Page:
Caylon Pettis: 2023 Doctors for Dignity Intern

July 25, 2023
caylon pettis headshot

Caylon Pettis

Question: How did you get involved with this internship and how did you find out about Compassion & Choices?


One of my good friends was the person that got me involved. We were voting on medical aid in dying for the Illinois State Medical Society (ISMS) and they mentioned that they knew a medical student that’s interested in palliative care and medical politics. I was introduced to Dr. Thoman and together we contacted medical students and talked to people in the ISMS. The resolution was voted for and it passed to move to a neutral position for medical aid in dying. From that experience I realized that this is a really interesting topic to me, I’m really passionate about quality of life and giving people choices. After that, Dr. Thoman offered me the internship and one thing led to another.

Question: Where did you grow up and what led you to your career path as a medical student?


I’m from Memphis, Tennessee born and raised by a single mom. My mom and my little sister were my family, but we had close relationships with our extended family: my grandmother, my grandparents, and my auntie. I spent most of my childhood with my grandmother and she was one of the main people who influenced my direction in life. What caused me to go into medicine was that I would go to my grandmother’s appointments, and the physicians wouldn’t listen to my grandmother and her complaints. It upset me because she had a degenerative eye disease where she was losing sight and she needed a procedure for the loss to stop. By the time they okayed the procedure,10,15 years down the line, she had lost so much sight that it wasn’t even worth doing. That encouraged me to approach medicine in a more shared decision-making model.

It influenced me to approach medicine not just as a job, but more as a calling, to talk to people about how they feel, how they navigate through life and their stressors. To understand them so we can overcome what is ailing them together. A lot of times we don’t create the relationships we need in medicine to not only inspire our patients to do what they need to do, but to encourage them during their everyday life.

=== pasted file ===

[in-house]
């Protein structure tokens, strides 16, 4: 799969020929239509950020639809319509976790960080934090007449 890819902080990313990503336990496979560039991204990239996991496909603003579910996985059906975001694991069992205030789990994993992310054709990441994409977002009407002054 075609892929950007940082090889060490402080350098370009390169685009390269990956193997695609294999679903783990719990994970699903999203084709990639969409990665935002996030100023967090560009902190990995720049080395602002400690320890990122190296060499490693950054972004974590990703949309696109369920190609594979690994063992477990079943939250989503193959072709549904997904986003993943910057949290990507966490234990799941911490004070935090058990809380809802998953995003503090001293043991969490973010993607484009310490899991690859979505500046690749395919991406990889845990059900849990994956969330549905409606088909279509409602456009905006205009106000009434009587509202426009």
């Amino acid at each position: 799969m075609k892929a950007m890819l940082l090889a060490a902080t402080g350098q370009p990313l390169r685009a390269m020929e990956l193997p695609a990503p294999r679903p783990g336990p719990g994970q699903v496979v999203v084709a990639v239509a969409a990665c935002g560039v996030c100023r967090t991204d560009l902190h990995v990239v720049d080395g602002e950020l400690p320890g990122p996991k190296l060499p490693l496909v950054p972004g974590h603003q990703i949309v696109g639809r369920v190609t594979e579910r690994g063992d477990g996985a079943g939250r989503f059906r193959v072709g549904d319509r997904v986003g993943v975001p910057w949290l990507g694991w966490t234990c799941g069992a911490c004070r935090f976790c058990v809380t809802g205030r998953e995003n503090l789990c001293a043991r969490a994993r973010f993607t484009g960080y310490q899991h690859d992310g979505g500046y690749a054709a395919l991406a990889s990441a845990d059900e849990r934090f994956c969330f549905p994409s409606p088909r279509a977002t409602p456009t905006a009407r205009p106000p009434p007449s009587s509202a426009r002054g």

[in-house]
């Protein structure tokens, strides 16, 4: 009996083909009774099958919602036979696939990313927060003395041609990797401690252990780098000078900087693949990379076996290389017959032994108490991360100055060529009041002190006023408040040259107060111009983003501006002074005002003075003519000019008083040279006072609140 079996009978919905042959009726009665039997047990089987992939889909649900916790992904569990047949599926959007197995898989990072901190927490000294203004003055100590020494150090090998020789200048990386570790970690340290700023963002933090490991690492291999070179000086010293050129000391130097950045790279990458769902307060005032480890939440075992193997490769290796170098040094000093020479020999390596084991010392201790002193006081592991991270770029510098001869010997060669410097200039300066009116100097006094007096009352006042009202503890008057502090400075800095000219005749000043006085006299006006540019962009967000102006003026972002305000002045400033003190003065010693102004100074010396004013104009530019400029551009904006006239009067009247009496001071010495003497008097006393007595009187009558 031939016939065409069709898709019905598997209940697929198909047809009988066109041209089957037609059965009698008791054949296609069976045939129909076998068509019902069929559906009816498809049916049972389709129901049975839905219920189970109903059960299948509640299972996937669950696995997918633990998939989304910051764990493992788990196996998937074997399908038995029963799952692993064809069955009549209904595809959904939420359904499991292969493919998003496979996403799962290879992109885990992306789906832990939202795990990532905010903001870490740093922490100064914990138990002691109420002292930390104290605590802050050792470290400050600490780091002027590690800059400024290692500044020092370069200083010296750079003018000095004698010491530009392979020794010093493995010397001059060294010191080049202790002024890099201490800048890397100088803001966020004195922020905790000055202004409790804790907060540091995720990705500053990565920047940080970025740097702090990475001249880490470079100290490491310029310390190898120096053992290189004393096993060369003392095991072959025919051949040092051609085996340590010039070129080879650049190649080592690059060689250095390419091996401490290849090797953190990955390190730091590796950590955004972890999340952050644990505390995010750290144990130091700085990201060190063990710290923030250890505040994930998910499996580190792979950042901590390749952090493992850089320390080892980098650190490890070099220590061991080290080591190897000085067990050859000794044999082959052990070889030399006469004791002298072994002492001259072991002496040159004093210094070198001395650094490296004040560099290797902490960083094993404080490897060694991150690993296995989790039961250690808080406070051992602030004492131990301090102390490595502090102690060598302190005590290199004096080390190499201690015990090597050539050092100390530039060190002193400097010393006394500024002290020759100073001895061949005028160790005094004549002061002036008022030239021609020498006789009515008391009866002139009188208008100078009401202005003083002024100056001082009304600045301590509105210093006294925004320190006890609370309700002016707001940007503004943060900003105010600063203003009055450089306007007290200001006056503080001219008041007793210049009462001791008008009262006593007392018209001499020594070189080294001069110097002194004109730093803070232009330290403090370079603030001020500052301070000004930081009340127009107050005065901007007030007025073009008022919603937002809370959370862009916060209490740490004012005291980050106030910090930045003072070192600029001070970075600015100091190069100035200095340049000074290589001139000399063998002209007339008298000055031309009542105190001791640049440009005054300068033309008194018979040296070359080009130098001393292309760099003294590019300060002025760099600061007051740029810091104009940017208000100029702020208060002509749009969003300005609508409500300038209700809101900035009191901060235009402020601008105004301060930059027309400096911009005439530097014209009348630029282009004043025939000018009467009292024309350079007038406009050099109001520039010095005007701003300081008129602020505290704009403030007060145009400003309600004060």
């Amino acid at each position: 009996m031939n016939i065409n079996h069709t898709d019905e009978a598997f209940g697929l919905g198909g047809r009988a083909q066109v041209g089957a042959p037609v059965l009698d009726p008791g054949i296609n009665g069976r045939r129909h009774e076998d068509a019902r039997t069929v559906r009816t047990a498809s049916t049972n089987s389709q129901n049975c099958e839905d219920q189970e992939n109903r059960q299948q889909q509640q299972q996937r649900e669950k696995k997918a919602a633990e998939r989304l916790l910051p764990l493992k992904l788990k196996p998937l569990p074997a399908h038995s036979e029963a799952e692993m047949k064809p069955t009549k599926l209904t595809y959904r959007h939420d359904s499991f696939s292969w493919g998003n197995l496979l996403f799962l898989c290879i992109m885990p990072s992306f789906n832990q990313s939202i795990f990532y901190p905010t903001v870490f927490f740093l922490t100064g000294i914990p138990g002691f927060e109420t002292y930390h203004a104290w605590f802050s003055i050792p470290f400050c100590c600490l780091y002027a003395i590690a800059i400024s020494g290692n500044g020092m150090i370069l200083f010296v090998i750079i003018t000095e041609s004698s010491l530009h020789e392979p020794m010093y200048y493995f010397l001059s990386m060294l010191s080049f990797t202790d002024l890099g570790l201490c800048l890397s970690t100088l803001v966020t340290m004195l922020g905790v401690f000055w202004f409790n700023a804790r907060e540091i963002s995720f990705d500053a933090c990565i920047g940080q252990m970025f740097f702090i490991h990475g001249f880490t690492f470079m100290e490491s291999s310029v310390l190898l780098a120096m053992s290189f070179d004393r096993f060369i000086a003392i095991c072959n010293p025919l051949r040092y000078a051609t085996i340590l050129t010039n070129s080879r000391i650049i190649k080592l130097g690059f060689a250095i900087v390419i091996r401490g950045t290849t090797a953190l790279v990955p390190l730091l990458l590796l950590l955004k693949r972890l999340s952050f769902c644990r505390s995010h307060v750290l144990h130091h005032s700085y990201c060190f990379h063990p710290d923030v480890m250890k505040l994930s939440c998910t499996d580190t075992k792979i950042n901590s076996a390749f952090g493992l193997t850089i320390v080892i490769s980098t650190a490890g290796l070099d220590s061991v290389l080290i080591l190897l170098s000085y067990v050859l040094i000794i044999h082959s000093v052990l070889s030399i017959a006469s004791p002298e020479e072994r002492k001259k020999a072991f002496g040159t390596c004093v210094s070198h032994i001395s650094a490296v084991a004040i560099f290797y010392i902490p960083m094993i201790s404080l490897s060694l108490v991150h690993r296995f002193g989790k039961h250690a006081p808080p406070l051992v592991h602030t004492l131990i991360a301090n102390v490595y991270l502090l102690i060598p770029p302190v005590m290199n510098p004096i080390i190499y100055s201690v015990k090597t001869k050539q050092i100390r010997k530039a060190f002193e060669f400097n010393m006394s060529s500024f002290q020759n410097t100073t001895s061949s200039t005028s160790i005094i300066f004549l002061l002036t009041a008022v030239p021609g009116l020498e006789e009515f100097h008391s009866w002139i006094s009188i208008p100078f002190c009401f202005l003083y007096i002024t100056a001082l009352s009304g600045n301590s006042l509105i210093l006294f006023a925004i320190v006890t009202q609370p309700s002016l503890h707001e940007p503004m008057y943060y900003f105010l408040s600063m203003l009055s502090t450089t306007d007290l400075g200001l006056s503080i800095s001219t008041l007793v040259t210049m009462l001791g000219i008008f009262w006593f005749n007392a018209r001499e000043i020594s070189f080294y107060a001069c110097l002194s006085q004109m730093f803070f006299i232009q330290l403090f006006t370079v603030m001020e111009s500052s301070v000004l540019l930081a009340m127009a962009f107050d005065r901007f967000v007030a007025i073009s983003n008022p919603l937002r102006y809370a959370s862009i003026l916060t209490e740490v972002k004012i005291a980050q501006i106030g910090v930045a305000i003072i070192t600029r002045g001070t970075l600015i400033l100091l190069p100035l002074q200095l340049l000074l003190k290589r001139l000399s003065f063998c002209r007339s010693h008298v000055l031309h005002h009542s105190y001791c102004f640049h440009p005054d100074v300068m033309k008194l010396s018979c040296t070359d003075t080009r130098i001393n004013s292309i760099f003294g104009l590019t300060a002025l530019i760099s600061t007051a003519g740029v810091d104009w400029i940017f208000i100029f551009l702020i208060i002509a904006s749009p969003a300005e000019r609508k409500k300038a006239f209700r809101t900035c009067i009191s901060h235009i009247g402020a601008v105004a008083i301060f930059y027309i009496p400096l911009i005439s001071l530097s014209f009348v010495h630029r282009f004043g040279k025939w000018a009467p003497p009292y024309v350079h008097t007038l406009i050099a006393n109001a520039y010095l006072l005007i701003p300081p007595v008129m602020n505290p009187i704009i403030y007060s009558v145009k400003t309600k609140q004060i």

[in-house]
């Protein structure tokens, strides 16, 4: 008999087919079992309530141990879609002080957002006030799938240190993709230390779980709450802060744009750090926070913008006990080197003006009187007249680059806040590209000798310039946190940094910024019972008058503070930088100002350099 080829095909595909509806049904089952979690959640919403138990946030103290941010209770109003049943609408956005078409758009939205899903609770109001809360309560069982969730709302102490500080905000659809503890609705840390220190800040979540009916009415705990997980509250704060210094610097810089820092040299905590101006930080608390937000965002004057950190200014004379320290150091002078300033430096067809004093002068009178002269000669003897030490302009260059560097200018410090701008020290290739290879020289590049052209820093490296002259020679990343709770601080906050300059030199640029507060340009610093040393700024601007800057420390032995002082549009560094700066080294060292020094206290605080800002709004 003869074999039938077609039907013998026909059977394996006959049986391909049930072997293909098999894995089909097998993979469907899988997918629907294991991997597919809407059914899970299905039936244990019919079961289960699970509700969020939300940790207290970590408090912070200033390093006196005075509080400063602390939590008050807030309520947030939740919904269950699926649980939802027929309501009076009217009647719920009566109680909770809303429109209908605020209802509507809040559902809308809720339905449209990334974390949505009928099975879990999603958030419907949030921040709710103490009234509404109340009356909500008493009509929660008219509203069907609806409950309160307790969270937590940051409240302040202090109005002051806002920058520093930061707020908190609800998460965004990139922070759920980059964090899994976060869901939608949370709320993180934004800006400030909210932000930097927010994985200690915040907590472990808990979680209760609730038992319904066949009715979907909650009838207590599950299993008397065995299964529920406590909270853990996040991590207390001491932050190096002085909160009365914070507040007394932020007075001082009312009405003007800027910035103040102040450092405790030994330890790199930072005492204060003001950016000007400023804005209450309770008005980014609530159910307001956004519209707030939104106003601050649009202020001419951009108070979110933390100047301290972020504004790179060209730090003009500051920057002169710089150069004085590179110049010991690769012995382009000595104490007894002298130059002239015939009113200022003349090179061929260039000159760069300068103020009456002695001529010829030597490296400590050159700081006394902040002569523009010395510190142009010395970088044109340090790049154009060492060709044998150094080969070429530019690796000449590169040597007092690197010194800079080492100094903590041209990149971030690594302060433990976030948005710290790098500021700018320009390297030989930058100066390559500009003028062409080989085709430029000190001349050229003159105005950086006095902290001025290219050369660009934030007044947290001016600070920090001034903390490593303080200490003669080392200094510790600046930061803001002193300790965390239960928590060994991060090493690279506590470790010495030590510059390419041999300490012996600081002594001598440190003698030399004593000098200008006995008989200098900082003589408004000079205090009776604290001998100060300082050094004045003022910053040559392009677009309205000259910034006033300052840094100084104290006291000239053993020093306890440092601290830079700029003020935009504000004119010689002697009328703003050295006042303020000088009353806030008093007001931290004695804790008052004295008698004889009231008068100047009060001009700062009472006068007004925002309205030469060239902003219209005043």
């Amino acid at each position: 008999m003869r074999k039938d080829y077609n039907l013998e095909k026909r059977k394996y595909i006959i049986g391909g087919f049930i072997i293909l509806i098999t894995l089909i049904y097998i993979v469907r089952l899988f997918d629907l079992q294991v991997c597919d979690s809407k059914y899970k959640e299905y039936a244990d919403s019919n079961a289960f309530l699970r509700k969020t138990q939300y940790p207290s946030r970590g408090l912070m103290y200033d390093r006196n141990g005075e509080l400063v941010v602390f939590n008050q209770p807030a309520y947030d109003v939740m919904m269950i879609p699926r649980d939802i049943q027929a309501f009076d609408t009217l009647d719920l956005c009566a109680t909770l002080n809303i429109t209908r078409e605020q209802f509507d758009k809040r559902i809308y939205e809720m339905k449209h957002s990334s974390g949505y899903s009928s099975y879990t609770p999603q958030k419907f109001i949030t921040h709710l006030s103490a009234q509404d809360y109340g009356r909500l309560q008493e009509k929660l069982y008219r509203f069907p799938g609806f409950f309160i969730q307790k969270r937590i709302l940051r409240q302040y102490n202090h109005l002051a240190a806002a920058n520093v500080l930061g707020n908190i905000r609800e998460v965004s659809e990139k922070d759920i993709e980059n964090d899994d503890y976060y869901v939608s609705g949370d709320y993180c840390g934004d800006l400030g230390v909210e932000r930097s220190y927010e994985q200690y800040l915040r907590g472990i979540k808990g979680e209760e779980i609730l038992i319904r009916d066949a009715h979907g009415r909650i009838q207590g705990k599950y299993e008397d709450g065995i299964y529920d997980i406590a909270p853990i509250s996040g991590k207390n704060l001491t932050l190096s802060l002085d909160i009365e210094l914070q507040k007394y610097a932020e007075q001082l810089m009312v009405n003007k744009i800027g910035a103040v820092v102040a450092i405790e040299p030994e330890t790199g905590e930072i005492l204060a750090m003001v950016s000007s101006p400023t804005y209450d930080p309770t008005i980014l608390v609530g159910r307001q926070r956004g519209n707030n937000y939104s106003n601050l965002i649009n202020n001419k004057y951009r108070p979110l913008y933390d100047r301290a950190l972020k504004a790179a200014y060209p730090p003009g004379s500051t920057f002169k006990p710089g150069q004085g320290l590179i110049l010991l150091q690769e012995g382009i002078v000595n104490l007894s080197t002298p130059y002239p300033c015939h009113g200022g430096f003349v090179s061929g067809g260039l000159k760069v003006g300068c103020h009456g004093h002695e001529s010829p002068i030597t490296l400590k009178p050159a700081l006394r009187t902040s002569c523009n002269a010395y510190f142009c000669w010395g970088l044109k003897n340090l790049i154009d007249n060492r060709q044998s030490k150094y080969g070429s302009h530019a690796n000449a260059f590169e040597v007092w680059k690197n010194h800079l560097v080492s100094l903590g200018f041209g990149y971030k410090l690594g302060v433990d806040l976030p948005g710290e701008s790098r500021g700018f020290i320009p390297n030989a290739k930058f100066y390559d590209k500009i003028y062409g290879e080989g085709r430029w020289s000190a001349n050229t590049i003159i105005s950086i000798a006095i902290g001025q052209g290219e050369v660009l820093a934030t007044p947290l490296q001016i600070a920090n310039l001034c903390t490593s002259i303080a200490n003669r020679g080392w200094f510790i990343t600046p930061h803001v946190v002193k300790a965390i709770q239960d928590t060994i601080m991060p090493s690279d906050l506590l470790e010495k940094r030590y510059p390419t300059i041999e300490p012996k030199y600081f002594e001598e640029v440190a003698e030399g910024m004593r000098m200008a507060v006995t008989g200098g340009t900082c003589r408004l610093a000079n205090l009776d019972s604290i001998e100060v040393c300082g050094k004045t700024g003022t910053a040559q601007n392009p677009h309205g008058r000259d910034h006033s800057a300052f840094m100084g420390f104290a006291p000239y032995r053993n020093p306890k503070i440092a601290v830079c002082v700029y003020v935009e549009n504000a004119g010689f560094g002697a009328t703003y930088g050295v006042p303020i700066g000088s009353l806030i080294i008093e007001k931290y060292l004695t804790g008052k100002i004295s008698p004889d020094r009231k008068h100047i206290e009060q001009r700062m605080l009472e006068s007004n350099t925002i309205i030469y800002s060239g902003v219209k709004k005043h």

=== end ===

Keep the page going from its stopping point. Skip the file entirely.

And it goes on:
Question: What are you looking forward to in the internship and do you anticipate any challenges in connecting with people who have never heard of Compassion & Choices or aren’t aware of the mission?


I want to go back to back to Memphis and do a presentation on end-of-life care. I’m really excited to be able to take this information and give people back home a choice about how they want to die and what it means going through that process. It’s such a complex issue; you want to give people choices, but on the other side you have supportive family members who want their family to be well. I do expect to have some dissonance when it comes to talking about these things because we really don’t talk about death like that. Especially when it comes to chronic issues. We just expect that one day people will go back to being the healthy person they were. People should know that they have options and be able to make choices based on those options. To know what an advance directive is and to know that they can say this is what I want my care to be like and I’m going to put someone in charge of my care.

I’m most excited to help overcome the barrier of being undereducated on these topics. I know it won’t be an easy job, it’s a scary topic anytime we talk about death. People’s environments and the way people perceive death influence how they experience death and especially the death of others. People don’t trust doctors because of things that doctors have done in the past. That’s another level, another barrier that we’re going to have to work through. I’m excited to build these relationships because I feel like this is the medium that you can overcome those barriers. The only way you build trust is to go out there and talk to people and answer their questions and not brush them off.

Question: Outside of work and school, what keeps your interest? How do you spend your free time?


In my free time I love listening to music. I like old-school ‘70s and ‘80s soul music. I’m a big anime fan and I love playing video games. I really enjoy my relationships with my friends, so I try to find time to go eat and talk about life and philosophy. I’m really big into nature; I like to garden and grow my own food when I have time down in Memphis. It just kind of reminds you that you’re just a piece of the whole pie and that you’re really connected to everything and every living thing. I feel like a lot of the time we don’t sit back and reflect about how all of our experiences bind us together, how we’re connected with the earth and we’re connected with the animals and how we’re all part of the circle of life like Lion King says. I really enjoy being thoughtful about those things because with this medical education it gets a little stressful and sometimes you just have to take yourself out of it. Go for a walk, look up at the sun and be like, you know, today is a good day.

Compassion & Choices
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Sean Crowley
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Patricia A. González-Portillo
National Latino Media Director
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(323) 819 0310

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